Self-Publishing to Success in the Internet Age
Scores of new authors are launching careers—with help from the Internet—and changing the publishing industry for good.
By Sarah Watts
When people dream of writing books for a living, the imagined path to success usually looks like this: You write a book, land an agent, secure a high-figure deal at a big-name publishing house, and—hopefully—spend the rest of your career churning out best-sellers.
A select few might follow that career trajectory. But for more and more authors—both new and established ones—their careers look starkly different. Thanks to the Internet, along with the rise of various self-publishing tools, platforms, and communities, writers can now carve out a career path for themselves as published authors, independent of traditional publishing houses or media gatekeepers.
The self-publishing industry has no sign of slowing down anytime soon: On Kobo, an e-reader platform, one in every four books in their directory is from a self-published author. Since 2014, a full 30 percent of recorded book sales in the United States were from self-published (“indie”) authors.
But why would an author willingly self-publish, rather than submit through an agent and (possibly) land a huge advance for their book? Helen Scott, a paranormal romance author based in the Chicago suburbs, launched her career as author in 2016, choosing to forego an agent and a publishing house so that she could have more control in what she published. Backed by the power of an Internet connection, this type of flexibility was a real option.
“I knew as a newbie author that I might not get the support I wanted with a publishing house, since they have so many other authors to worry about,” Scott says. “With self-publishing, I have access to more [immediate] data and can pivot more easily toward things that are trending or that my readers are looking for.”
Since publishing her 2017 debut novel The Siren's Son, Scott has gone on to complete two additional paranormal romance series, seven series co-written with other authors, and several more standalone books. One co-written series, Once Upon a Rebel Fairytale, landed on the USA Today best-seller's list in 2018, an achievement Scott says is largely due to the freedom that comes with self-publishing.
“I've been able to do things for my career that I just wouldn't have been able to do through a publishing house,” she says. “I've been able to write whatever I want, however I want, and see the data firsthand as to whether or not it's successful.” Additionally, she says, self-publishing allows her to produce work on her own schedule rather than waiting to fit into the schedule of a larger publishing house.
While self-publishing allows plenty of freedom, Scott says, it also comes with risk. Like other self-published authors, Scott fronts the costs of publishing herself—not just putting the words on paper, but editing, designing covers, proofreading, advertisements, promotion, and more.
Zetta Elliot, a Canadian-American Black feminist author who has both self-published and gone through the traditional publishing route, says that, like Scott, although she enjoys the autonomy with self-publishing, it's also a lot more work. “You're completely on your own with self-publishing,” she says. “You don't have an editor giving you feedback, you have to verify you've gotten the historical facts right, you have to do everything the publishing team would do on your own. You have to hustle pretty hard.”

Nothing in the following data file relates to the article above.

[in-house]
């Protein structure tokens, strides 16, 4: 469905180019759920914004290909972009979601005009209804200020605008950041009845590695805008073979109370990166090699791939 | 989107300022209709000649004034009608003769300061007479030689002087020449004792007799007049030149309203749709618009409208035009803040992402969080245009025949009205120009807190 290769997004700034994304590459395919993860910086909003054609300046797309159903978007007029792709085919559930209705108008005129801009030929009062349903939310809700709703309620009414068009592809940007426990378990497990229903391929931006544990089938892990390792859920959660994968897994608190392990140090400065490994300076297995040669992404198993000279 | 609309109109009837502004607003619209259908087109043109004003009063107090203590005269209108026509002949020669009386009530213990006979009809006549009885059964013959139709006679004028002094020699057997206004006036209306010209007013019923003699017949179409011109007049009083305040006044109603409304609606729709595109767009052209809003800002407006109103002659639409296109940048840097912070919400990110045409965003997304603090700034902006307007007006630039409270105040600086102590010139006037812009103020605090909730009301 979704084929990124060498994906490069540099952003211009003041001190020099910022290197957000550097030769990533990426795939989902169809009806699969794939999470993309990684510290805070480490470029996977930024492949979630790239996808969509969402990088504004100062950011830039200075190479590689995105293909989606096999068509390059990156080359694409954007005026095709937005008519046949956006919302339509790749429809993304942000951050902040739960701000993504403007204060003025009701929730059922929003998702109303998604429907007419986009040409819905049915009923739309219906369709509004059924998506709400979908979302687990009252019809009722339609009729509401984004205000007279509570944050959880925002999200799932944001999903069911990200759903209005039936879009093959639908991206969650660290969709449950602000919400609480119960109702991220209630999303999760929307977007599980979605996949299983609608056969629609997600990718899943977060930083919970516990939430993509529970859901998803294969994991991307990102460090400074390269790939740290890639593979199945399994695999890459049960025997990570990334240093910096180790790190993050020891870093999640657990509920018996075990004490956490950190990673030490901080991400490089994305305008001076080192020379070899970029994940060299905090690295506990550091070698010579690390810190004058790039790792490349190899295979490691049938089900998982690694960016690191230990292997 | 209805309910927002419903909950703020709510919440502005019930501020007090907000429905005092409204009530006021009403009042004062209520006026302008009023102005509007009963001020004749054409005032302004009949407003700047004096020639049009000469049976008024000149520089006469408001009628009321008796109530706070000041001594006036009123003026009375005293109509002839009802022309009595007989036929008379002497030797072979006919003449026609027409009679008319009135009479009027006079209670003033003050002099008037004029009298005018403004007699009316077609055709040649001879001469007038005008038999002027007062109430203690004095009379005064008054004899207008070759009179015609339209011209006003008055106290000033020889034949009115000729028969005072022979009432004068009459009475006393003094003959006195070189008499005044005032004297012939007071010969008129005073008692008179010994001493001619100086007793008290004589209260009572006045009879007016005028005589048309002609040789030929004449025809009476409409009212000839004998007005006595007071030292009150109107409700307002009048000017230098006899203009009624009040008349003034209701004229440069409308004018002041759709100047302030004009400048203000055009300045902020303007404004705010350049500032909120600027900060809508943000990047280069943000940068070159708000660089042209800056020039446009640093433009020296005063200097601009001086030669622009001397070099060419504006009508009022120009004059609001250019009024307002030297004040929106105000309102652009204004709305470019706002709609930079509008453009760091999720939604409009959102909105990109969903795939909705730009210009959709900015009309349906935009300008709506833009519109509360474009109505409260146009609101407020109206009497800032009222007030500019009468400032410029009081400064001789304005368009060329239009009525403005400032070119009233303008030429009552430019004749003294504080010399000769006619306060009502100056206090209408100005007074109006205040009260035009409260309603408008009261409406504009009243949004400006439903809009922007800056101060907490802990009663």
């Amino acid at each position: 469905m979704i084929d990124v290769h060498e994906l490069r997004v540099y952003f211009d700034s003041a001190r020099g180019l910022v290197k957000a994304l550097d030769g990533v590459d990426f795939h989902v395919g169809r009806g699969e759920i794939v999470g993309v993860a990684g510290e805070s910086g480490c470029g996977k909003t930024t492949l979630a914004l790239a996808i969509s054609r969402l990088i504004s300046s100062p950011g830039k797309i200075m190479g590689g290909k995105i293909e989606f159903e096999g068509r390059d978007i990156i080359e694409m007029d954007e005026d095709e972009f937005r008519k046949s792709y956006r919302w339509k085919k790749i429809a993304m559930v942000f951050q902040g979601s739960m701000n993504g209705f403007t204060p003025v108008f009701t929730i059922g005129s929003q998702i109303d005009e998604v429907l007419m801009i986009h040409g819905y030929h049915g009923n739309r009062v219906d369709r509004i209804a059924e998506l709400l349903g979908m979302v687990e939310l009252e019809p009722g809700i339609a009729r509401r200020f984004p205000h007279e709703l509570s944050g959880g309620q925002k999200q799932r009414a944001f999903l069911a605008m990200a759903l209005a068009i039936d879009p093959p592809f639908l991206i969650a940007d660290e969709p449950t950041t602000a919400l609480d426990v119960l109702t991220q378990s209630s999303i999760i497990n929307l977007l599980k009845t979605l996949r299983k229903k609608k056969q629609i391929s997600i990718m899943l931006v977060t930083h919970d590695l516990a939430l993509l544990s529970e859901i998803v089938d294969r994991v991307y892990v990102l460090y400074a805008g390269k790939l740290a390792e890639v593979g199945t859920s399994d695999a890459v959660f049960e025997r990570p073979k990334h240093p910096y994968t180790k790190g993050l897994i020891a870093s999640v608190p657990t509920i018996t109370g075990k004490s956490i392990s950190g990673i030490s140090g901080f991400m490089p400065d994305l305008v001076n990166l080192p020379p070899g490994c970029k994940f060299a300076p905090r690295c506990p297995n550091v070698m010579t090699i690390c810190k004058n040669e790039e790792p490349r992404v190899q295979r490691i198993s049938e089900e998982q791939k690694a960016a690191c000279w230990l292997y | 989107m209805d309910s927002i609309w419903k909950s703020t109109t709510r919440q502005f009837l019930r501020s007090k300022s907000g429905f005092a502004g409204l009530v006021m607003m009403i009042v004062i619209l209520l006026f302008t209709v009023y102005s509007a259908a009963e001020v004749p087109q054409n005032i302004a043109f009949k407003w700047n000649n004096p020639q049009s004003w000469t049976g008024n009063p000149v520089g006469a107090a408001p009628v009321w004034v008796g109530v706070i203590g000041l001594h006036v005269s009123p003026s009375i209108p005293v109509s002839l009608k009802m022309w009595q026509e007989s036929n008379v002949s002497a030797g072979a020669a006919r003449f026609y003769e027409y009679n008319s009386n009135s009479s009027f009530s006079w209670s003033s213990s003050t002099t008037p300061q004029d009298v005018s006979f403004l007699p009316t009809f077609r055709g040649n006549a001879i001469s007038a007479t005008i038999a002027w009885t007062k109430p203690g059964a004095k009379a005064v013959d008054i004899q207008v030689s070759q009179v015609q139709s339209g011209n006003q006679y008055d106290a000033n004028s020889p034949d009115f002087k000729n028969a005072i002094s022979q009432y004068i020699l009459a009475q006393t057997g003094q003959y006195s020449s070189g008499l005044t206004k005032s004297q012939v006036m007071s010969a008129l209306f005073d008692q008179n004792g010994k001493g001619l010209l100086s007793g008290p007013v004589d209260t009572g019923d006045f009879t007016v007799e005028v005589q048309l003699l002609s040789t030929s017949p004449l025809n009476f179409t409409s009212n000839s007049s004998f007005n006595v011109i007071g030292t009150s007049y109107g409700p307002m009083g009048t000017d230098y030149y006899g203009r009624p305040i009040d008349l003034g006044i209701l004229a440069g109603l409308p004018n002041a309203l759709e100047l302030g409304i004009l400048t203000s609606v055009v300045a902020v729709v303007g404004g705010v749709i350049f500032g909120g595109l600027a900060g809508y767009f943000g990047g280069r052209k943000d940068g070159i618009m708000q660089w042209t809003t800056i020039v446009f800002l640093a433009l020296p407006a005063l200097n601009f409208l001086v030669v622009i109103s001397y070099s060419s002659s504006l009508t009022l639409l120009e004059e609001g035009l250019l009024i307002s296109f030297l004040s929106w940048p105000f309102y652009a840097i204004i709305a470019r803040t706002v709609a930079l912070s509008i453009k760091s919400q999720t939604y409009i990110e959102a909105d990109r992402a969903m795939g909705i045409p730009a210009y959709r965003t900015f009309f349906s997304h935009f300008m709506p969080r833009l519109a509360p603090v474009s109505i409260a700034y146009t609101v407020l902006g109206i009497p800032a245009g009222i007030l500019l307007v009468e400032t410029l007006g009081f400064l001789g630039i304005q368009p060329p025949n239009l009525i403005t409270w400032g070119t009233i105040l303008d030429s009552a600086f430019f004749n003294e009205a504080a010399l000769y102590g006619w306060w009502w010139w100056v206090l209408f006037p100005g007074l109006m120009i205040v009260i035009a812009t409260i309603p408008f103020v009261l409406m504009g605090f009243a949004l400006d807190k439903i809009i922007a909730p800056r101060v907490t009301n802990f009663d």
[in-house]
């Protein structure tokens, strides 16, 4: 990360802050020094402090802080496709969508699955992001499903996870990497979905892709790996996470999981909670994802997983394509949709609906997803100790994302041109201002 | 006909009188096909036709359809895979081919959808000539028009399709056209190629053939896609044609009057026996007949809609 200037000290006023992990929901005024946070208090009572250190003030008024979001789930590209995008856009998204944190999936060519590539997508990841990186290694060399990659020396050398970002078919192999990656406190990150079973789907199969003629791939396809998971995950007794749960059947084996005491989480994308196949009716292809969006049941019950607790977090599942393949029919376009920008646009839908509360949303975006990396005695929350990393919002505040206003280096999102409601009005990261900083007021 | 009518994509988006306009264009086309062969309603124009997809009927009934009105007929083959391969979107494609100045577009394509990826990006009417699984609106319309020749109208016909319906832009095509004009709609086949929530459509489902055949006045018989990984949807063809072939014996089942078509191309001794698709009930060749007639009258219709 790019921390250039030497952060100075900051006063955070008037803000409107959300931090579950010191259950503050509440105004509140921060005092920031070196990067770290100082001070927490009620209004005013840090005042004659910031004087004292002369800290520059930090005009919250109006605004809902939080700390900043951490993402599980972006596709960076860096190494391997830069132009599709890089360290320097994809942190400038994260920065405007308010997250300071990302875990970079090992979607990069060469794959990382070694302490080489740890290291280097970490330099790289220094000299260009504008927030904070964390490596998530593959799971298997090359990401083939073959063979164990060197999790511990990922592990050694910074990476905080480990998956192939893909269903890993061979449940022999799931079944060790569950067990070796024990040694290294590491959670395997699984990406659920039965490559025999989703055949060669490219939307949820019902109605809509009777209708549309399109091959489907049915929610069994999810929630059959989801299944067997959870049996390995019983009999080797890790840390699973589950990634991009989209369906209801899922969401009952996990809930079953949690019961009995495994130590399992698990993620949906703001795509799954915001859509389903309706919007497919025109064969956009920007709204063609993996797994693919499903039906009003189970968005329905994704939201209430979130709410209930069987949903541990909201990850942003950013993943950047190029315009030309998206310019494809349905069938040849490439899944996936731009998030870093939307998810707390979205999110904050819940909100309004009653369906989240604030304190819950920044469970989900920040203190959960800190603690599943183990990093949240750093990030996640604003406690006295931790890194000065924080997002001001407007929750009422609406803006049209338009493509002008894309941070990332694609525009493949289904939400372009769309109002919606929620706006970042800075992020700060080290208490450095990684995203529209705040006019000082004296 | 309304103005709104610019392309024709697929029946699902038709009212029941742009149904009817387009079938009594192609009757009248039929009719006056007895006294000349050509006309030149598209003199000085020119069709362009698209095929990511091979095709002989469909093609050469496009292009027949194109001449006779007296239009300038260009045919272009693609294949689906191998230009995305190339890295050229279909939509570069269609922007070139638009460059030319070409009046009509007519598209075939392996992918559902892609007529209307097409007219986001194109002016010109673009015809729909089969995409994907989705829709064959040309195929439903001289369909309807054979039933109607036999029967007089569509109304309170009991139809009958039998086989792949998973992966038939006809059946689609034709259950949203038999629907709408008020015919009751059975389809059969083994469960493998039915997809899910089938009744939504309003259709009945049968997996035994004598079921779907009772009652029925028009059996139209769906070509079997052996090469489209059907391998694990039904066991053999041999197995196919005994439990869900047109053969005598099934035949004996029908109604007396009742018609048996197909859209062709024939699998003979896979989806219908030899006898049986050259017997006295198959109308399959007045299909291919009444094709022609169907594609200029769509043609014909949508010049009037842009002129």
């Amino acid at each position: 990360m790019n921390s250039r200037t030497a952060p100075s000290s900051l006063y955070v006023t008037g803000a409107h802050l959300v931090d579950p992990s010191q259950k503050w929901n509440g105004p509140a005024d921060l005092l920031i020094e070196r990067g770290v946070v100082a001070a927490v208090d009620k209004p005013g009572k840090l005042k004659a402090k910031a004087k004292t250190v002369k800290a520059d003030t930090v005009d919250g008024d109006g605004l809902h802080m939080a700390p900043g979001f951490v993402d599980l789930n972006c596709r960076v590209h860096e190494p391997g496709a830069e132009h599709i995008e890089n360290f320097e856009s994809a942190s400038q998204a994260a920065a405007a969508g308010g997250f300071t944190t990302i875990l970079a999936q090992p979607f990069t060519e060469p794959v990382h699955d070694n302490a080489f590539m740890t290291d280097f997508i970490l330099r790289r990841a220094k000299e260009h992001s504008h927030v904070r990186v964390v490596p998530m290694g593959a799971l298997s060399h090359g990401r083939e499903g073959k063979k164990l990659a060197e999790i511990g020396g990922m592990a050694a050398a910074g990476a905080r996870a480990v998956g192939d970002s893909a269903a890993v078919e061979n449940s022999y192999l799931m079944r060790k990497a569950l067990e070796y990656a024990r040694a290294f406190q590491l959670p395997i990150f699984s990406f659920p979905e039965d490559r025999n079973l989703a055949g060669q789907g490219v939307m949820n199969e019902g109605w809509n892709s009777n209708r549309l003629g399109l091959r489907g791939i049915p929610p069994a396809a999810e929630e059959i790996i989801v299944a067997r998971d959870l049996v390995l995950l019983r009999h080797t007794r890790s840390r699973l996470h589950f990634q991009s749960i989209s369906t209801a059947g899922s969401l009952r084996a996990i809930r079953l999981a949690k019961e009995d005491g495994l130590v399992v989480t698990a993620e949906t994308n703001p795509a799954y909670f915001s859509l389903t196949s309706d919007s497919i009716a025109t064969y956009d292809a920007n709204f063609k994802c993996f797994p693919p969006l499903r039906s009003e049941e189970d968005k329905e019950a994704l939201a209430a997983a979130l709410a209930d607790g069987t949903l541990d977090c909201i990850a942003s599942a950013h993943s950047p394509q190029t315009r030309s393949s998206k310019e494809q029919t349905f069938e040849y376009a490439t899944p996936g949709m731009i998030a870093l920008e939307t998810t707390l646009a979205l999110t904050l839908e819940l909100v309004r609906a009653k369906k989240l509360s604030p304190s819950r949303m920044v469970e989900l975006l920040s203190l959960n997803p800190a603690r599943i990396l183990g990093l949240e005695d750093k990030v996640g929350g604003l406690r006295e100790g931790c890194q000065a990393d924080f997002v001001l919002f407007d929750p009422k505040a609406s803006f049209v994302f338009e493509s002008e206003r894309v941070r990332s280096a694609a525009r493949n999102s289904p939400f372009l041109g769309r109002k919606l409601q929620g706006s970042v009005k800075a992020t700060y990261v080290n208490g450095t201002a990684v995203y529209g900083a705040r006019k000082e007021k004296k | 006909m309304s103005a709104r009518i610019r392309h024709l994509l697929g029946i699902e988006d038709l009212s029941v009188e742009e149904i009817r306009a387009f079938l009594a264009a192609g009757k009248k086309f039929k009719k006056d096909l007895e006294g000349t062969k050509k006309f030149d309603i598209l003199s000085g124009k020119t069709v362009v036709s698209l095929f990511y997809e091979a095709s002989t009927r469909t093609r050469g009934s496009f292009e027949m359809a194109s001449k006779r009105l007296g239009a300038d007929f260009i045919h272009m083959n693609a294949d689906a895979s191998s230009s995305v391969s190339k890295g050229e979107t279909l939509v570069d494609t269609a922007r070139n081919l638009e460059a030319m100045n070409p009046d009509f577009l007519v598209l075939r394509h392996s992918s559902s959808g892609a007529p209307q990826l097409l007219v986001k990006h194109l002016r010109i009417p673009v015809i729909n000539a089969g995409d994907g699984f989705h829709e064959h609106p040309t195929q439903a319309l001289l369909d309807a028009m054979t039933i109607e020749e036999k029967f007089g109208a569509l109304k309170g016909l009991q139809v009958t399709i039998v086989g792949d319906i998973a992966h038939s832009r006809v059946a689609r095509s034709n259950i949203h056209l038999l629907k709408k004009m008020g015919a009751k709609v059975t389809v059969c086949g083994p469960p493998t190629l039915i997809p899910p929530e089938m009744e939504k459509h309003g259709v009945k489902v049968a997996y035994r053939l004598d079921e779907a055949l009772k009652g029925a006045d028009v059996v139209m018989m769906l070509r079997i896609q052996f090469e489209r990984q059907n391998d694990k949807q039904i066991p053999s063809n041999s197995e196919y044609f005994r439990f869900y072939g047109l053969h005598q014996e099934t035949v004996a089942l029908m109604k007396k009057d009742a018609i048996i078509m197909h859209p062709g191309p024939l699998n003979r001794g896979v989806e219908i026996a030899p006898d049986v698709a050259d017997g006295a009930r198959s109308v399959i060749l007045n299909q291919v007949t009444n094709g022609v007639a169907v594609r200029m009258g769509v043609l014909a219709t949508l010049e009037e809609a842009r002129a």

Elliot broke into the publishing world with her debut picture book Bird, in 2008. A lifelong teacher, Elliot worked in community centers and after-school programs to supplement her stipend from graduate school throughout the early 2000s, all the while writing and submitting her own work. Bird landed a deal through the publishing house Lee & Low, but despite it receiving critical acclaim, Elliot had difficulty generating interest in her other books. Elliot decided to self-publish her second book, a young adult novel entitled A Wish After Midnight, and has self-published much of her writing since then.
“There tends to be a lot of anti-Blackness in traditional publishing,” Elliot says. “There's an appetite within the industry, because it's dominated by one group, for stories about Black pain and trauma. They don't want fluffy bunny stories from Black writers—they want slavery narratives.” Self-publishing has been a way for Elliot to publish material she wants, rather than the trauma narratives that publishing houses are clamoring for.
Additionally, Elliot says, self-publishing can be a way to help her serve her community.
“When I was teaching at a creative arts center in upper Manhattan, I had a young student who came into our after-school program, and she was always upset and angry. When I took her aside to figure out what was going on, she said that the kids were teasing her because her mother was in prison,” Elliot recalls. “I tried to find a book about a little girl whose mother was in prison, and I couldn't anywhere—even though close to three million children in this country have an incarcerated parent.” Years later, Elliot self-published the book An Angel for Marequa, based on her student's story. “Self-publishing is a way to make sure we're meeting the needs of kids who are considered not a good commercial market for corporate publishers,” she says.
To date, Elliot has self-published over 30 books, with dozens more manuscripts on her hard drive. She makes a steady living from her work, which includes both self-published and traditionally-published books—but like a lot of people who decide to self-publish, making money isn't the most important result of her work.
“I come from a culture where stories are ways to pass on lessons and preserve traditions,” Elliot says. “I think for that reason I see self-publishing as an act of resistance—not just giving the middle finger to the publishing industry, but to say that our stories matter.”